In the mid-1800s there was no retirement pay and no retired list. This led to slow promotion and a heap of discontent among the ranks. Officers advanced strictly by seniority in their regiments. Repeated administrations tried to persuade the cost-conscious Congress to allow compensated retirement but always met with stiff resistance. To establish a retirement system, most congressmen felt, would set a dangerous precedent and would, heaven forbid, “eventually lead to retirement for civil service.”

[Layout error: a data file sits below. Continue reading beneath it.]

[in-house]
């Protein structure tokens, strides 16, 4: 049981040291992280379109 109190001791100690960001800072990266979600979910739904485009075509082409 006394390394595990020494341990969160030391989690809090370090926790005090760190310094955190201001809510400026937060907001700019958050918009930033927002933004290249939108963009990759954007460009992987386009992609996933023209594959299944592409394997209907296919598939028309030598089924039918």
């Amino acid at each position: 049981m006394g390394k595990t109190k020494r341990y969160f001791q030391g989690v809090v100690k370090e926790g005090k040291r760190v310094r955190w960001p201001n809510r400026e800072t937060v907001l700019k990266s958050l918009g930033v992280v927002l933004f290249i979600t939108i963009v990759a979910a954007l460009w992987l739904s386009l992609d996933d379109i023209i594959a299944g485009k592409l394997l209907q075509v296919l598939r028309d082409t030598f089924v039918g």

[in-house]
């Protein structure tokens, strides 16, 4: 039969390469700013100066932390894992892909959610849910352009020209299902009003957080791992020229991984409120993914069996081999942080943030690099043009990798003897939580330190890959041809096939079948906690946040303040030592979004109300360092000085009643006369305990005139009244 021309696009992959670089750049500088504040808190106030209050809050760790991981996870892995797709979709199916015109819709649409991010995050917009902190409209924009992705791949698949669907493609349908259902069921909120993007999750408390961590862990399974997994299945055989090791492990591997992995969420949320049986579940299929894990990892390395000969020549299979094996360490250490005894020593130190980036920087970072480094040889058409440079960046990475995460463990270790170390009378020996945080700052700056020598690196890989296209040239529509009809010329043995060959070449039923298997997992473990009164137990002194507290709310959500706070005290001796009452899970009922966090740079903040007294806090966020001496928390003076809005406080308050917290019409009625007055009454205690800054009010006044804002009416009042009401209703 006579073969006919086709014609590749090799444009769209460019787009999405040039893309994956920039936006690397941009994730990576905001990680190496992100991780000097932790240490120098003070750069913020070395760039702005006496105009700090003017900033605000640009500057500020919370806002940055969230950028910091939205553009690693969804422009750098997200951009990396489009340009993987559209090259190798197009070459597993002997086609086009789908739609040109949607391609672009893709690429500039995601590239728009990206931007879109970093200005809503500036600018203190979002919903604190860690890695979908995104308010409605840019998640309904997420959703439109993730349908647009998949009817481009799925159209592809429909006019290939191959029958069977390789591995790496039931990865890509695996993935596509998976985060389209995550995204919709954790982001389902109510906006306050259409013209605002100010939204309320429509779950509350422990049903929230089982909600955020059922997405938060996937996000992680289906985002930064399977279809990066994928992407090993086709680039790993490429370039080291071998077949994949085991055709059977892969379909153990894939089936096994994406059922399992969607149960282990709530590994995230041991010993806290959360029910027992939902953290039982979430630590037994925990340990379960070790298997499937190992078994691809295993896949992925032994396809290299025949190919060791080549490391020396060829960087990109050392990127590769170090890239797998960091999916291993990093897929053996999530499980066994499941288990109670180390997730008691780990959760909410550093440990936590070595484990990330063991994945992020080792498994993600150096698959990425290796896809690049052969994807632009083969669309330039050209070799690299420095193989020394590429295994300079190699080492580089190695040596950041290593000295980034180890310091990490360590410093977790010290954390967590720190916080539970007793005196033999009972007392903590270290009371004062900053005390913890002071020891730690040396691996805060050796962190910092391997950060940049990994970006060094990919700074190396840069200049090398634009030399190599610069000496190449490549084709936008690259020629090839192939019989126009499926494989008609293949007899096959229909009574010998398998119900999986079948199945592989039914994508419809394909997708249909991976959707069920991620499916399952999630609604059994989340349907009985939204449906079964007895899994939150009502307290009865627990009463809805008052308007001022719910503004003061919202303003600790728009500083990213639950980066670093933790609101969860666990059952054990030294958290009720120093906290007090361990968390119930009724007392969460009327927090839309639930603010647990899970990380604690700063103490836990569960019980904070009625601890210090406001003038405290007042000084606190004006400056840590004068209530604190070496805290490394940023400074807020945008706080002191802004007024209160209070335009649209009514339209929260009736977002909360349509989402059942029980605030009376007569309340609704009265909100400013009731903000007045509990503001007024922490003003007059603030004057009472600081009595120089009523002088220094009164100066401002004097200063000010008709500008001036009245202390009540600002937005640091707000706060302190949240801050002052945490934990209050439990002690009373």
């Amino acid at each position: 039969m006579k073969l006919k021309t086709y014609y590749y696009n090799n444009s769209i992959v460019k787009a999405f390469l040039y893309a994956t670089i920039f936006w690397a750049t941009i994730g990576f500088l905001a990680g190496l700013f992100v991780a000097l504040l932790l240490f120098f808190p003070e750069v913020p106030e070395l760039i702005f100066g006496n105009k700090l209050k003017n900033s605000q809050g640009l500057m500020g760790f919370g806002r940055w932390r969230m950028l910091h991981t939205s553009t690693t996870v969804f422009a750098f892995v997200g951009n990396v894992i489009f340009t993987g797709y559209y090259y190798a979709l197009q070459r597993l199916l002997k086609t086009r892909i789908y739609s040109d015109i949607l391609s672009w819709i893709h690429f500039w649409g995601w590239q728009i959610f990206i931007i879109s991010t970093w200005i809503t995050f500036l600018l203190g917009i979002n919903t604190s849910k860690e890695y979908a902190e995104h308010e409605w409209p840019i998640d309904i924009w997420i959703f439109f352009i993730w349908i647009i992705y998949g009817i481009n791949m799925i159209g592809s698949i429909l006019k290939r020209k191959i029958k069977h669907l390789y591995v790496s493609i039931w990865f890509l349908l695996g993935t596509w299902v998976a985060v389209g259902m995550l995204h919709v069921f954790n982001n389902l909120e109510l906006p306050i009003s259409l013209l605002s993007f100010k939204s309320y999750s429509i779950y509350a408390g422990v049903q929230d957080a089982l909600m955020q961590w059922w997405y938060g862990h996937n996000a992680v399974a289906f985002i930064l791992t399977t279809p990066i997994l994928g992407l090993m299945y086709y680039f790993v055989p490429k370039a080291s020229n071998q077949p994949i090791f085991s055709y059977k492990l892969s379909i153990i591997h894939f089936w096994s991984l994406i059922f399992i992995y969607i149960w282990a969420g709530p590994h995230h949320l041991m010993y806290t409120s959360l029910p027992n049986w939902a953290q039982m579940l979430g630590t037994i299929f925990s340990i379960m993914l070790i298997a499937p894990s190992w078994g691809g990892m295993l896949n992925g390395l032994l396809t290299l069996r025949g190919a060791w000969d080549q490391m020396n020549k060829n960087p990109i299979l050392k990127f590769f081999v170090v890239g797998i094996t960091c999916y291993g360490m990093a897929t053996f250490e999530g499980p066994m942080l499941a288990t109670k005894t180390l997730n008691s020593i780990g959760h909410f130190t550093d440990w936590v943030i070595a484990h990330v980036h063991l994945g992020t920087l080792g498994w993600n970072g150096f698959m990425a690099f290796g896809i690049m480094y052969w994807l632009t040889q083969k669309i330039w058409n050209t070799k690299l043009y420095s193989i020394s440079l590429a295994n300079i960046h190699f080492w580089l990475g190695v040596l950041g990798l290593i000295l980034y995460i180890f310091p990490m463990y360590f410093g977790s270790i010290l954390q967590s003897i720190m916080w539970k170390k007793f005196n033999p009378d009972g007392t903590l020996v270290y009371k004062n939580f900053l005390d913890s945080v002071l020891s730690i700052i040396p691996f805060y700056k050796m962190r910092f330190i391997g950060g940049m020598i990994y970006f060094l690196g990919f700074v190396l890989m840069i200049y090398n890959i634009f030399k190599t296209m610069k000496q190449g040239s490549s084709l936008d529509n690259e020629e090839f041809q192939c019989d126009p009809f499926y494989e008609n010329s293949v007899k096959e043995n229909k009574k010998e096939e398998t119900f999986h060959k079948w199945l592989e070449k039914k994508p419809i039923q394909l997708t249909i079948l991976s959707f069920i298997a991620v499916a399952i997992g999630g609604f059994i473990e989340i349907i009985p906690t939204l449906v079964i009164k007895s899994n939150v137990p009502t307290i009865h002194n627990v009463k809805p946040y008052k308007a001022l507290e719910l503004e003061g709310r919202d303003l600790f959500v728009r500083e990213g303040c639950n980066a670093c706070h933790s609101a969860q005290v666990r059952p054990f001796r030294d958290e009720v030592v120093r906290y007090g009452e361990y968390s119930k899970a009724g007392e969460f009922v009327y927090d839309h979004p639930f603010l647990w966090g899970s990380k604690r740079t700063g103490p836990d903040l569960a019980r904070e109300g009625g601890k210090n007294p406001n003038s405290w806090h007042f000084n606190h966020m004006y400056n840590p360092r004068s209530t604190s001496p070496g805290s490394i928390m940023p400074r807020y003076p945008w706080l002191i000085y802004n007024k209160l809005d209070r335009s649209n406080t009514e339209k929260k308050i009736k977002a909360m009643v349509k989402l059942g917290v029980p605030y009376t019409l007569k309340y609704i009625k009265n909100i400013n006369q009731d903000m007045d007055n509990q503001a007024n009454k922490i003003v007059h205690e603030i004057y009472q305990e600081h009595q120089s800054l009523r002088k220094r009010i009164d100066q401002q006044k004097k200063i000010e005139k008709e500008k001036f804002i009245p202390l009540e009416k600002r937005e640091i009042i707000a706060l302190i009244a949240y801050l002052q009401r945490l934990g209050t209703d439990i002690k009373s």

Thus, the ranks of the Army was burdened with ancient and worn out officers unable to perform their duties. Of the nineteen regimental commanders in 1860, eleven were veterans of the War of 1812. This absence of a retired list blocked junior officers from field grades until they were past their prime. It was common for an officer to spend twenty to thirty years before reaching the rank of major. Finally, in 1861, the retirement issue was won. In 1870 the Army was cut to 30,000 men and provided for retirement after 30 years. In 1882 it was raised to 40 years but made retirement mandatory at age sixty-four. It wasn’t until the end of the 19th century before the first cracks began to appear in the seniority system.